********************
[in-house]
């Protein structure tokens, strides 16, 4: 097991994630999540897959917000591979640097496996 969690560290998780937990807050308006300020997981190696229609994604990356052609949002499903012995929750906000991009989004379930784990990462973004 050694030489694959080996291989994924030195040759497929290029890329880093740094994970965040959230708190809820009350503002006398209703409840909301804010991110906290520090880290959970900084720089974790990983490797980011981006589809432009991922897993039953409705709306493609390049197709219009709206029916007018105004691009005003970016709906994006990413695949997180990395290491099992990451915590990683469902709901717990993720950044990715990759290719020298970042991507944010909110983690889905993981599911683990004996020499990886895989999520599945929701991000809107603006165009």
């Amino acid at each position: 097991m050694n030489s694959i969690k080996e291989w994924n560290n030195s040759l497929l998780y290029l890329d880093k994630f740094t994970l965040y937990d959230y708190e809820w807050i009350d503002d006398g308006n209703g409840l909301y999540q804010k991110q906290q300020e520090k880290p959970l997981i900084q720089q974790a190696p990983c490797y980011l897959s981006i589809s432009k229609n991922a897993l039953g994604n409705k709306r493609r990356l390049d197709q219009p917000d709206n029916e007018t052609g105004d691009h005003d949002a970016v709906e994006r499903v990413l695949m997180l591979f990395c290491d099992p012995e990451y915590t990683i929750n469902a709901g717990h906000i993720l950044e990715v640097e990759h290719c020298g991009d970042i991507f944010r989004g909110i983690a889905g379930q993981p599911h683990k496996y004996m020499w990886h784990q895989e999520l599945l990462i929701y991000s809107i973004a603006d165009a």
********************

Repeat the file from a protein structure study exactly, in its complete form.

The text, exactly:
[in-house]
């Protein structure tokens, strides 16, 4: 097991994630999540897959917000591979640097496996 969690560290998780937990807050308006300020997981190696229609994604990356052609949002499903012995929750906000991009989004379930784990990462973004 050694030489694959080996291989994924030195040759497929290029890329880093740094994970965040959230708190809820009350503002006398209703409840909301804010991110906290520090880290959970900084720089974790990983490797980011981006589809432009991922897993039953409705709306493609390049197709219009709206029916007018105004691009005003970016709906994006990413695949997180990395290491099992990451915590990683469902709901717990993720950044990715990759290719020298970042991507944010909110983690889905993981599911683990004996020499990886895989999520599945929701991000809107603006165009």
């Amino acid at each position: 097991m050694n030489s694959i969690k080996e291989w994924n560290n030195s040759l497929l998780y290029l890329d880093k994630f740094t994970l965040y937990d959230y708190e809820w807050i009350d503002d006398g308006n209703g409840l909301y999540q804010k991110q906290q300020e520090k880290p959970l997981i900084q720089q974790a190696p990983c490797y980011l897959s981006i589809s432009k229609n991922a897993l039953g994604n409705k709306r493609r990356l390049d197709q219009p917000d709206n029916e007018t052609g105004d691009h005003d949002a970016v709906e994006r499903v990413l695949m997180l591979f990395c290491d099992p012995e990451y915590t990683i929750n469902a709901g717990h906000i993720l950044e990715v640097e990759h290719c020298g991009d970042i991507f944010r989004g909110i983690a889905g379930q993981p599911h683990k496996y004996m020499w990886h784990q895989e999520l599945l990462i929701y991000s809107i973004a603006d165009a």